The terms contact and via, both refer to structures for electrical connection of conductors from different interconnect levels. These terms are sometimes used in the art to describe both an opening in an insulator in which the structure will be completed, and the completed structure itself. For purposes of this disclosure contact and via refer to the completed structure.
The term vertical, as used herein, means substantially orthogonal to the surface of a substrate.
In a dual-damascene process, there is usually a dielectric layer on top of the metal, which is used as an etch stopping layer for the via etch. This layer is always removed in the subsequent metal trench etch. However, the inventor has discovered that by violating the design by drawing a via layer without a metal layer on top of it, this etch stopping layer can be used as the field dielectic between the bottom metal and the via layer to form a MIM capacitor.
In a “via-first” dual-damascene process (such as case in the TSMC 0.13 μm process; for more information contact TSMC North America, 2585 Junction Avenue, San Jose, Calif. 95134 USA), a via/metal definition to form a MIM copper capacitor according to the present invention can be achieved by the following process steps.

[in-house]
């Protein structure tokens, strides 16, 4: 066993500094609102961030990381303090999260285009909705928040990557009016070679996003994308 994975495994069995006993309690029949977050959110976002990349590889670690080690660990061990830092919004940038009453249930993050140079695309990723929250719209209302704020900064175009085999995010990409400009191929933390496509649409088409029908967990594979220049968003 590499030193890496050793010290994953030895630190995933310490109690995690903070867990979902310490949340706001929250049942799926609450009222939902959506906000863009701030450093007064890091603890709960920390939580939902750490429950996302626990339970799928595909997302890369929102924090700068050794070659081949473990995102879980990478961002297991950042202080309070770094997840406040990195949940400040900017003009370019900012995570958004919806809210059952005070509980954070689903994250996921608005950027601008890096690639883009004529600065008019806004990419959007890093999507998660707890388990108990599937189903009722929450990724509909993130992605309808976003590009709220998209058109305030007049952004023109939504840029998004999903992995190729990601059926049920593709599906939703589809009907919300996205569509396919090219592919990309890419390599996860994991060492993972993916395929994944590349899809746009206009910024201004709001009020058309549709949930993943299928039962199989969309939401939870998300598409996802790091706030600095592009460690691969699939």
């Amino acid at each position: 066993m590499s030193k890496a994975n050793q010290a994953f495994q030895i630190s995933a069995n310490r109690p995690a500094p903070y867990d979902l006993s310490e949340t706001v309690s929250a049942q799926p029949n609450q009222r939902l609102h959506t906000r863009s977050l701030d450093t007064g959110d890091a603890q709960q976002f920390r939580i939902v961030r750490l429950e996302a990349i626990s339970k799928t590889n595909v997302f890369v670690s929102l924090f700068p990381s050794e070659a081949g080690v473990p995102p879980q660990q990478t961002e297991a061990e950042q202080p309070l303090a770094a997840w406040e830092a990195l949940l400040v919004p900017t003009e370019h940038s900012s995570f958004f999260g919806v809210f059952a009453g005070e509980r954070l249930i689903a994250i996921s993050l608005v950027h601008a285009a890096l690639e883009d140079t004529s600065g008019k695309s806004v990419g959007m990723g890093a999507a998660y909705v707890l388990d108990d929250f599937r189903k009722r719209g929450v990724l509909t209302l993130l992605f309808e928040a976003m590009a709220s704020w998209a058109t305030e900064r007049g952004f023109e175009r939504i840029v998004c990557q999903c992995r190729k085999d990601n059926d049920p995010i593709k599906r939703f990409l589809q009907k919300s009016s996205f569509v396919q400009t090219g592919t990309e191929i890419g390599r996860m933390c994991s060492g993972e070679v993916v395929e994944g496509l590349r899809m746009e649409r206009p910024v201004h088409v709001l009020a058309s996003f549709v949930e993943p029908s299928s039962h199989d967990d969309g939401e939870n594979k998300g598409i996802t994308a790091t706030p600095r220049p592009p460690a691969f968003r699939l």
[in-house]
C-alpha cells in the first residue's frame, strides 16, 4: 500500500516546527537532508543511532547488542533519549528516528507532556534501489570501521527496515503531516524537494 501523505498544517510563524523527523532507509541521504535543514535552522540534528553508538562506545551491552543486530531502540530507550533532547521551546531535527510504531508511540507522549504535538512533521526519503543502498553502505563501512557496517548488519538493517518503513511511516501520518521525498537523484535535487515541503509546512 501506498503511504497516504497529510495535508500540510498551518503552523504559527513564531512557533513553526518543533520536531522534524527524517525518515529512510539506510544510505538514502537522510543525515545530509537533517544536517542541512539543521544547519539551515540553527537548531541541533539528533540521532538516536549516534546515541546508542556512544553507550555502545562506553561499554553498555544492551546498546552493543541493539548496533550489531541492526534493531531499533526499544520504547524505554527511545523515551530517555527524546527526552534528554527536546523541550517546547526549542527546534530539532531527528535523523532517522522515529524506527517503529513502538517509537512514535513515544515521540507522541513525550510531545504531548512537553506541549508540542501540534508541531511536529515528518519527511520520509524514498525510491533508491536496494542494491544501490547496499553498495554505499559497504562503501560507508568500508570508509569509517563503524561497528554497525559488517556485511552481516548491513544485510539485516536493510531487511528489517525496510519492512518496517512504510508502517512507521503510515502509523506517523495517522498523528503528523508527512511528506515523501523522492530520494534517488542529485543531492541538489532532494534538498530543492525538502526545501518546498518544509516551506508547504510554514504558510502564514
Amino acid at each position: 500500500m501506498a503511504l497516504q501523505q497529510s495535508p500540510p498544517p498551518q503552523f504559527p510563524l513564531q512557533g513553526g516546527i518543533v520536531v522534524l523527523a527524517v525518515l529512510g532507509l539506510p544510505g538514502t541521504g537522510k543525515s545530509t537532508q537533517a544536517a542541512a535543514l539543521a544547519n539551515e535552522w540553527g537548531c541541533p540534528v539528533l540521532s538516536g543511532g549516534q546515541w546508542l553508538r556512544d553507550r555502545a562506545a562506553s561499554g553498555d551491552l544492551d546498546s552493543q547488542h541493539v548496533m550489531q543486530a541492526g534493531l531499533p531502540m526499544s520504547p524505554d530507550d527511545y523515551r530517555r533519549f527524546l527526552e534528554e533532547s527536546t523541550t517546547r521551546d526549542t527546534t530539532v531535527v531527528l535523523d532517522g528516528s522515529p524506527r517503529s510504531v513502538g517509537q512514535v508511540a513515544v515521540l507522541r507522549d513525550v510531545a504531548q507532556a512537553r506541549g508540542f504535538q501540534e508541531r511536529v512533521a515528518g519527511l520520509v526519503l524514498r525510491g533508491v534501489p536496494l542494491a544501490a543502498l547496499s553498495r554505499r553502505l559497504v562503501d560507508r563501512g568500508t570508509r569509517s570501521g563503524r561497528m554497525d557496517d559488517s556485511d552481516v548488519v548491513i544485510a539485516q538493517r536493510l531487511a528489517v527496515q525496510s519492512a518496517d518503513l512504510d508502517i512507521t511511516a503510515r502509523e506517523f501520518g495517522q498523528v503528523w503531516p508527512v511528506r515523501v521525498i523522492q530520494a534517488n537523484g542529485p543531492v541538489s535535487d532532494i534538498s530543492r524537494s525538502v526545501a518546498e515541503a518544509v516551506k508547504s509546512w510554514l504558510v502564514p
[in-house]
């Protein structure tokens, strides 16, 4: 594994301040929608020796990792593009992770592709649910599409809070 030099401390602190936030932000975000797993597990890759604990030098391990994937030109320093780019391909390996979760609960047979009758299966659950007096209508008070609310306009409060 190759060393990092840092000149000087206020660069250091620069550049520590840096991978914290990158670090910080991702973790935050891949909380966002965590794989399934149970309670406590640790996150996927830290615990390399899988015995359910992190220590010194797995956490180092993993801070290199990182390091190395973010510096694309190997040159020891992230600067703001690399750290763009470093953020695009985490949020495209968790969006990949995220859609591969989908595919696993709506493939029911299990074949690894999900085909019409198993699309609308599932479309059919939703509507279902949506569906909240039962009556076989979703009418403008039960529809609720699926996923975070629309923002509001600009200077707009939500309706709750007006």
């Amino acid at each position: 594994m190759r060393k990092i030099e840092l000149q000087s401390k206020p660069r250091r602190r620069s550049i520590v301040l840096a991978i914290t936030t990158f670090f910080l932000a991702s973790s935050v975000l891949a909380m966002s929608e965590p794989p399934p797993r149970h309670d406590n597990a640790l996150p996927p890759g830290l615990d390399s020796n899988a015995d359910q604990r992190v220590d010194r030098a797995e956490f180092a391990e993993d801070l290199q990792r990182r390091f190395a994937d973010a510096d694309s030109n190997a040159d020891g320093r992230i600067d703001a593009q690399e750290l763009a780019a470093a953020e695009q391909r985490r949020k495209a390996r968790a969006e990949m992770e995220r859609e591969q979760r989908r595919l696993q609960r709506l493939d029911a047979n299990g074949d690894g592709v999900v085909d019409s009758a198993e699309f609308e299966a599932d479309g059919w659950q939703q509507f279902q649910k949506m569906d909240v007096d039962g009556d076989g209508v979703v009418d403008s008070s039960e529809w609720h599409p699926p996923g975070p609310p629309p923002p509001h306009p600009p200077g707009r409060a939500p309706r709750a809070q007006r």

FIG. 1 illustrates a device 100, having a substrate 102, typically comprised of silicon. Substrate 102 can have formed therein a plethora of microelectronic or micromechanical structures, as would become apparent to a person skilled in the semiconductor art. A first dielectric layer 104 is formed on substrate 102 in a convention manner, such as oxidation, deposition, or the like processes. In a preferred embodiment, first dielectric layer 104 comprises silicon dioxide (SiO2), but other dielectric material are substitutable, as would also become apparent to a person skilled in the semiconductor art. A mask layer 106 (e.g., photoresist or simply “resist”) is formed on first dielectric layer 104, and is patterned according to know photolithographic techniques to form exposed areas 108 and 110. Mask layer 106 is also referred to as a patterned masking layer or a first patterned masking layer.
Trenches 202 and 204 in the first dielectric layer 104 are then chemically etched at areas 108 and 110, resulting is the structure illustrated in FIG. 2. Then mask layer 106 is removed by known techniques, as illustrated in FIG. 3. Copper or a copper alloy 402 is flowed over the substrate to fill trenches 202 and 204, as illustrated in FIG. 4. Deposition or other known techniques can be used. Excess metal is removed by chemical metal polishing (CMP), or other know techniques, as illustrated in FIG. 5. Thus, FIG. 5 shows a first metal layer formed in the first dielectric layer 104, including a first region 502 and a second region 504. In another embodiment a barrier metal, such as titanium nitride (TiN), can be formed beneath the copper/copper alloy is desired, as would be apparent to a person skilled in the relevant art.